- For the most part the emoji badges were cut to too often and too pointlessly, being used to make explicit what was already perfectly clear, but a couple of them, most obviously the Peter Capaldi grumpy face emoji, were genuinely hysterical.
- So, um, why were the Vardies enraged that one of their Emojibots got blown up given that the Emojibots are explicitly not the actual robots but just interfaces they use? Not, to be clear, that I give a damn about the plot hole, but given that the only reason this was established was for a pretty pointless “now that’s what I call a robot” gag one does wonder what the point of that was.
- A somewhat stranger gap in the plotting is the utter incompetence of the colonists. Do they just not know how the Vardies are supposed to work? Is that why a dozen of them grab guns and try to shoot their entire city? I mean, you can see why the Doctor decides to fuck them over in the denouement, but eesh.
- The ending tease for Thin Ice is interesting inasmuch as it’s just not an approach towards an inter-story cliffhanger we’ve seen lately. It’s a very 1960s Doctor Who approach – something akin to the radiation meter creeping upwards at the end of An Unearthly Child or the Macra claw on the time scanner in The Moonbase. The use of an elephant, which recalls the opening of The Ark, only increases that sense. I wish I could say it worked, but alas it just exacerbated the chaotic jumble of the episode’s resolution.
- Right, OK, let’s pick at the resolution a bit. I already groused about a minor plot hole, but it’s worth pointing out why this rankles, which is that the resolution just seems to have no idea what to do. It’s exploding with ideas, many of them quite interesting, but there’s a sense of Cottrell-Boyce just throwing new ideas into the script in a desperate hope that they’ll add up to something. Slave races! Indigenous populations! The ultimate survival of the human race (which is a bit of an odd assertion given that a few scenes earlier it was reiterated that these aren’t the only human colonists, but hey)! It quickly stops being clear what the Vardies are actually supposed to be a metaphor for, instead plunging headlong into Baker and Martin concept vomit. Only somehow I suspect the emoji jokes aren’t going to age quite as well as the lurid 70s thrill of The Claws of Axos.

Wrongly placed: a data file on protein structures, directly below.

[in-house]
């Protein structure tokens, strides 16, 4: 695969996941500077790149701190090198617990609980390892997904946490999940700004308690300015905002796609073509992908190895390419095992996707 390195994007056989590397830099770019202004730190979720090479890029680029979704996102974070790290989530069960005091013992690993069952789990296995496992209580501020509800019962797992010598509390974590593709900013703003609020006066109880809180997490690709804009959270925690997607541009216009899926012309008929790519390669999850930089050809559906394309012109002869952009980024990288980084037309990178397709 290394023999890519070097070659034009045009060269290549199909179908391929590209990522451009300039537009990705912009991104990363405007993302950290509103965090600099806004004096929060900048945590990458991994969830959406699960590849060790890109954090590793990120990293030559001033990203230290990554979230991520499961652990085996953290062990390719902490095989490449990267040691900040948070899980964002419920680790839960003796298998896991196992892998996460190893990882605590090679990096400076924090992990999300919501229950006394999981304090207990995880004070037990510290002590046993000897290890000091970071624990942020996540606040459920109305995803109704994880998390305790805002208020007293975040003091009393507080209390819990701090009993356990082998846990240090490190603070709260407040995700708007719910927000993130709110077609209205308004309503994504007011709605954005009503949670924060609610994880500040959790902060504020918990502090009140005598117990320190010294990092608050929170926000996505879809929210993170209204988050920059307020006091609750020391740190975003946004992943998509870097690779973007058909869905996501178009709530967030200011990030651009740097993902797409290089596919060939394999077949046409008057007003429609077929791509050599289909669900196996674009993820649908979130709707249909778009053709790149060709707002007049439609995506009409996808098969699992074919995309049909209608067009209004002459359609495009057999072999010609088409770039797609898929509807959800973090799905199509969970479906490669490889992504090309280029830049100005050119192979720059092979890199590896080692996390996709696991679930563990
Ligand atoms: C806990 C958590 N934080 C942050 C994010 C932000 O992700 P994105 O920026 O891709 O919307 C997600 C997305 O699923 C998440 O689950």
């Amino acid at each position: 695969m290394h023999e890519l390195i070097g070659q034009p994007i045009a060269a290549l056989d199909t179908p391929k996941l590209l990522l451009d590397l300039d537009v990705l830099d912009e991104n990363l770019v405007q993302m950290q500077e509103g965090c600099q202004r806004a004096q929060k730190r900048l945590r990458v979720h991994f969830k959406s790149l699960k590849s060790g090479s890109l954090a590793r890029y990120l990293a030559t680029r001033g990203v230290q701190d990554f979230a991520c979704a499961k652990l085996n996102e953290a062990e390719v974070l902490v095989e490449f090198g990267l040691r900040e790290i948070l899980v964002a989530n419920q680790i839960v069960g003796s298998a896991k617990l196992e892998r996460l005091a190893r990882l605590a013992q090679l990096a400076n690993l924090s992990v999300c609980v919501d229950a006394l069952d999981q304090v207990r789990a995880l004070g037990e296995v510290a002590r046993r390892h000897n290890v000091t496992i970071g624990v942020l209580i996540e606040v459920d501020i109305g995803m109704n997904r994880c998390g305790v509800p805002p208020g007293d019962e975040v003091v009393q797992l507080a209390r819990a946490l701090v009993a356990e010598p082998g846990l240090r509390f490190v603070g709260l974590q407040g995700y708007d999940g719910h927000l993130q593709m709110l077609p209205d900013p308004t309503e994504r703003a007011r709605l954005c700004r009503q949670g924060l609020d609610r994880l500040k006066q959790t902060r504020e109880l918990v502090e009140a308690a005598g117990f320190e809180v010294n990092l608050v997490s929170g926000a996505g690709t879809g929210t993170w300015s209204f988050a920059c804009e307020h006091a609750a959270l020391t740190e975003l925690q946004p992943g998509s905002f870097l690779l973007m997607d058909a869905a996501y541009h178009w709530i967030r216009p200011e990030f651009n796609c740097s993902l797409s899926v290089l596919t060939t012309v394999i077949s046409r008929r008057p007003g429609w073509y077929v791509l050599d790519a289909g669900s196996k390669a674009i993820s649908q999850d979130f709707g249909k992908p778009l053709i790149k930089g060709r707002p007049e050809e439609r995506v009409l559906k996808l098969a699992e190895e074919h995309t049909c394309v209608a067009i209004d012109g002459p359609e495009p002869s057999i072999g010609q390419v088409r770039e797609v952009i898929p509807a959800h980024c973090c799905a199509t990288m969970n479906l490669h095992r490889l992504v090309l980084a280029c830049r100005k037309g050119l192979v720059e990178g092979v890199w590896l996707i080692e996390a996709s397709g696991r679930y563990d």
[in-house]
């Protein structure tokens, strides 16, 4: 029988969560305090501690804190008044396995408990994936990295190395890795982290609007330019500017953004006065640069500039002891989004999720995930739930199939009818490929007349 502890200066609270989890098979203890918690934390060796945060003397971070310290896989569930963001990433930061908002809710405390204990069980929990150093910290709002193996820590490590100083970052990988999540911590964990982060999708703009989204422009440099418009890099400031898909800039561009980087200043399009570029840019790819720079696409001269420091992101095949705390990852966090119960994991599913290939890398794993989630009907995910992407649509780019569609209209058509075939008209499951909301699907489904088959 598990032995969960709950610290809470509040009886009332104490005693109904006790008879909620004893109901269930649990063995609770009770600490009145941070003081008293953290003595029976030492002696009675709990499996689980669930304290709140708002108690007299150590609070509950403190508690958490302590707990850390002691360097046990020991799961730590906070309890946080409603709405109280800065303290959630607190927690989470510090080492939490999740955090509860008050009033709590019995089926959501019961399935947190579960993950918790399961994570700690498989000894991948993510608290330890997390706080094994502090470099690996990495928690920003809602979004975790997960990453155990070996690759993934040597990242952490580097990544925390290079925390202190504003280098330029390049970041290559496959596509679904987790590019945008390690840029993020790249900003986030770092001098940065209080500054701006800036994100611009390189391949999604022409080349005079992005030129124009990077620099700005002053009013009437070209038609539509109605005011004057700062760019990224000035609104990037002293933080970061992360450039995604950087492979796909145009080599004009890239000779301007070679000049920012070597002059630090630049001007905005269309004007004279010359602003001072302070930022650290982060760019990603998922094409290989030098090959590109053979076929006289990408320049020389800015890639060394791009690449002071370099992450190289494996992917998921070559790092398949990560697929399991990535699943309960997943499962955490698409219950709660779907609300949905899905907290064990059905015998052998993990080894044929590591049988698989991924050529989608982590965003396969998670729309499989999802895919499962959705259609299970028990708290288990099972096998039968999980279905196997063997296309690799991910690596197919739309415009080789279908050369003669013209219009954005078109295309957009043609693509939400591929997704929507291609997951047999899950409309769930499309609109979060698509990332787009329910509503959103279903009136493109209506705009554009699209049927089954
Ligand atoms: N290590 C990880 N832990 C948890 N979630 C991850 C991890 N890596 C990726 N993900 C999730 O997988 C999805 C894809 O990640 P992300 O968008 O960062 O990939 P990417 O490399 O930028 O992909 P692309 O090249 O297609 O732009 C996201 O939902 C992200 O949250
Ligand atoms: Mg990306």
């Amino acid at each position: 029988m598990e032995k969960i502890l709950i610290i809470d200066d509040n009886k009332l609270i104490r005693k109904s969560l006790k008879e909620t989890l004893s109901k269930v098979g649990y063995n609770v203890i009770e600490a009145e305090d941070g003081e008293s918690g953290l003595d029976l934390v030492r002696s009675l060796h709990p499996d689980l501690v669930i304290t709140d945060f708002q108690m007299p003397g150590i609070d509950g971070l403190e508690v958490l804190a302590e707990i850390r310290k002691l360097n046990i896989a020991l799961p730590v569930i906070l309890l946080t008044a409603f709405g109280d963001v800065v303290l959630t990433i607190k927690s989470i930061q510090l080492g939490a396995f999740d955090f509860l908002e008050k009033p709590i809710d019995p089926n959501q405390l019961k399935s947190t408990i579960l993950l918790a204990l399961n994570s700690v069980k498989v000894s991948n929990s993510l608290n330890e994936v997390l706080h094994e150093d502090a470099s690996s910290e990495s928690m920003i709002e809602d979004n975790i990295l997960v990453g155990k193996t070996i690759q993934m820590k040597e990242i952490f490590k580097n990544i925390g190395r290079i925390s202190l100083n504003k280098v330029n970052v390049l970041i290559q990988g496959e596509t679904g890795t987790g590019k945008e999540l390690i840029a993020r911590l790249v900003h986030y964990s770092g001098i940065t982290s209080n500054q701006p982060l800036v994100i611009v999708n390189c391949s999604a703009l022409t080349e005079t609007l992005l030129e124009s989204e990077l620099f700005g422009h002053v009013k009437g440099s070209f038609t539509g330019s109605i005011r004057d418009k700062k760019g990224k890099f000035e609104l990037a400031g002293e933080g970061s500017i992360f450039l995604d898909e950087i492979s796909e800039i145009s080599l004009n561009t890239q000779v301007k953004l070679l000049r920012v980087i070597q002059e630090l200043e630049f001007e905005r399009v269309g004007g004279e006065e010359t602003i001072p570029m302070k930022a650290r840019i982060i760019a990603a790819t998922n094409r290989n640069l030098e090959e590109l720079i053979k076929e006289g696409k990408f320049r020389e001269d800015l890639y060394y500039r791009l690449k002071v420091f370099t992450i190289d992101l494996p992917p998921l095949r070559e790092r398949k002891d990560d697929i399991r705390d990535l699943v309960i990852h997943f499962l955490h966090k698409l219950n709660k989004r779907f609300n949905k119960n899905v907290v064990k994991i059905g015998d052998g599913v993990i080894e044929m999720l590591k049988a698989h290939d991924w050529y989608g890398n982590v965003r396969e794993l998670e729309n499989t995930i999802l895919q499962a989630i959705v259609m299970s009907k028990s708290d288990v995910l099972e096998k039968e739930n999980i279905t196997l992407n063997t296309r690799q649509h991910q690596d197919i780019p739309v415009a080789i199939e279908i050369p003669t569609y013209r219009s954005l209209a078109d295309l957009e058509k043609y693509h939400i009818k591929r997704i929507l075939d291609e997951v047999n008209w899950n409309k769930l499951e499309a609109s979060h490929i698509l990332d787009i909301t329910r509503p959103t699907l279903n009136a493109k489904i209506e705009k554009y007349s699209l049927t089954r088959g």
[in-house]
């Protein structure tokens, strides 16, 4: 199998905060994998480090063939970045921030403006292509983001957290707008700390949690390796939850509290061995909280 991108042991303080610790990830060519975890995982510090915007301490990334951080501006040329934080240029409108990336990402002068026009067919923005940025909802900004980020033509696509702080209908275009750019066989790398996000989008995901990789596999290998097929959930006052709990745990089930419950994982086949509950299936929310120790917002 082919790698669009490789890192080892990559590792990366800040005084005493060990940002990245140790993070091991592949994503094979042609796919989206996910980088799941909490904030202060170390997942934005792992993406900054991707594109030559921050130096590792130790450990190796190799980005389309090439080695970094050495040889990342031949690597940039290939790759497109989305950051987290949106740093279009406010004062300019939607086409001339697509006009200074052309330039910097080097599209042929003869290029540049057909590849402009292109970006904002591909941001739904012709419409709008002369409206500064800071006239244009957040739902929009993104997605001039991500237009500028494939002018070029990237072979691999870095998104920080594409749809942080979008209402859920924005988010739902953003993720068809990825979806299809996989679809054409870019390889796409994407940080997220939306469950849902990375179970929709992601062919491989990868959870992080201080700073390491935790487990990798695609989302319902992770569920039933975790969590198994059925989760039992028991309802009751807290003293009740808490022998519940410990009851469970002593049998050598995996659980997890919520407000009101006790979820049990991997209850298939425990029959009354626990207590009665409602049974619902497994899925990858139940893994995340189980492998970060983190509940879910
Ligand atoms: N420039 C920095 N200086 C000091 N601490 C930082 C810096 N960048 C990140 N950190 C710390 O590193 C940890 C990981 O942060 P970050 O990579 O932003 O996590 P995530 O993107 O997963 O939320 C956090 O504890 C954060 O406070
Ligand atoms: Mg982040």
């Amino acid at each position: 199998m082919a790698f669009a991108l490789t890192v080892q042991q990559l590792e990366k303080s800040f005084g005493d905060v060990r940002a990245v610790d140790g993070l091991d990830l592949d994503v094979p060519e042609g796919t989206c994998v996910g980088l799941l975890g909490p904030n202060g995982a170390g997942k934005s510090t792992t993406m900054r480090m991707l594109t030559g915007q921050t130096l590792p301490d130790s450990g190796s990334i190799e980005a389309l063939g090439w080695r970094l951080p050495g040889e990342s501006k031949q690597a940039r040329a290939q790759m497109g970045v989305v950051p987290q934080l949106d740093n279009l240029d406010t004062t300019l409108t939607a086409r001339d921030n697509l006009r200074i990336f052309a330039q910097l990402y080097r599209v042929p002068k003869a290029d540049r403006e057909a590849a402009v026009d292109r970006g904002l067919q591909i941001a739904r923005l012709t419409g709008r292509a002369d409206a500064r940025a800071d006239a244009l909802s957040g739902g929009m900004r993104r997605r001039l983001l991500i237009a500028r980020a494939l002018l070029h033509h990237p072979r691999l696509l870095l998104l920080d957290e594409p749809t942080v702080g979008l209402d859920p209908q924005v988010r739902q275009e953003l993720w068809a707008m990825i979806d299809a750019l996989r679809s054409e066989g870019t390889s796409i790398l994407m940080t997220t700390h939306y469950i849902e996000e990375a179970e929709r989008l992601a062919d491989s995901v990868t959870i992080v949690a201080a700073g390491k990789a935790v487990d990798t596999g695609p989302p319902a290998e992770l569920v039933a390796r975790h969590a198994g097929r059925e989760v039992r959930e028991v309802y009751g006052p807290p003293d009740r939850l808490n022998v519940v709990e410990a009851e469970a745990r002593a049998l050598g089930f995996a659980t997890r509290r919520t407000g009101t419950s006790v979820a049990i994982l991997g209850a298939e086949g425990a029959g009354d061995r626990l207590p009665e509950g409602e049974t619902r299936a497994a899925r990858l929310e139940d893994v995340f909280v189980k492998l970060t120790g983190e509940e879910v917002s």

- Man, what’s with me and Pertwee comparisons today?
- Another way of looking at this is that the oversignification that comes from Cottrell-Boyce’s unchecked spew of liberal glurge gets interesting in places. For the most part I like Cottrell-Boyce’s inclination to cram in politics like it’s the Cartmel era, even as I find his politics banal as hell. But for every “oppressed underclass as indigenous population” there’s something like the kind of cringey rent joke at the end. Or the episode’s worst conceit, the idea of the Doctor as a policeman.
- One political implication I’m particularly amused by is the apparent moral necessity of blowing things up. As I noted on social media this week, Doctor Who’s ethics are historically “don’t punch Nazis, but definitely blow them up, and possibly blow up their entire planet as well.”
- Apparently Cottrell-Boyce got the idea for this by asking a scientist what he thought the biggest threat to humanity was and getting the answer AI. Reports suggest that this scientist was robotics professor Andrew Vardy, hence the robot names, but I can only assume he’s got Kit Pedler reincarnated on a computer somewhere and just forwarded the question along to him.
- Of course, the end result of Cottrell-Boyce talking to a bunch of scientists is that he came up with the “machines becoming lethal by dint of doing what they’re made for” idea that’s been Moffat’s default setting for twelve years now.
- Jane groused about Lawrence Gough’s direction last week. He does better this week for the most part – there are some lovely wide shots and uses of reflections here. But he’s kind of let down by the set design, which alternates between being flat and, in the engine room, weirdly contrived. Still, the Emojibots are a nice design.
- American viewers got the second episode of Class tonight. This is the same link as last week, as they were released together in the UK, but here was my review of that. US reviewers seem pretty happy with Class, but then again, so was I at this point, and I stand by thinking this episode was pretty interesting.
- Right, that’ll do for this week. Podcast Thursday with Daniel Harper. Proverbs of Hell tomorrow morning. If you like this shit, please consider backing the Patreon. Thanks.
- The Pilot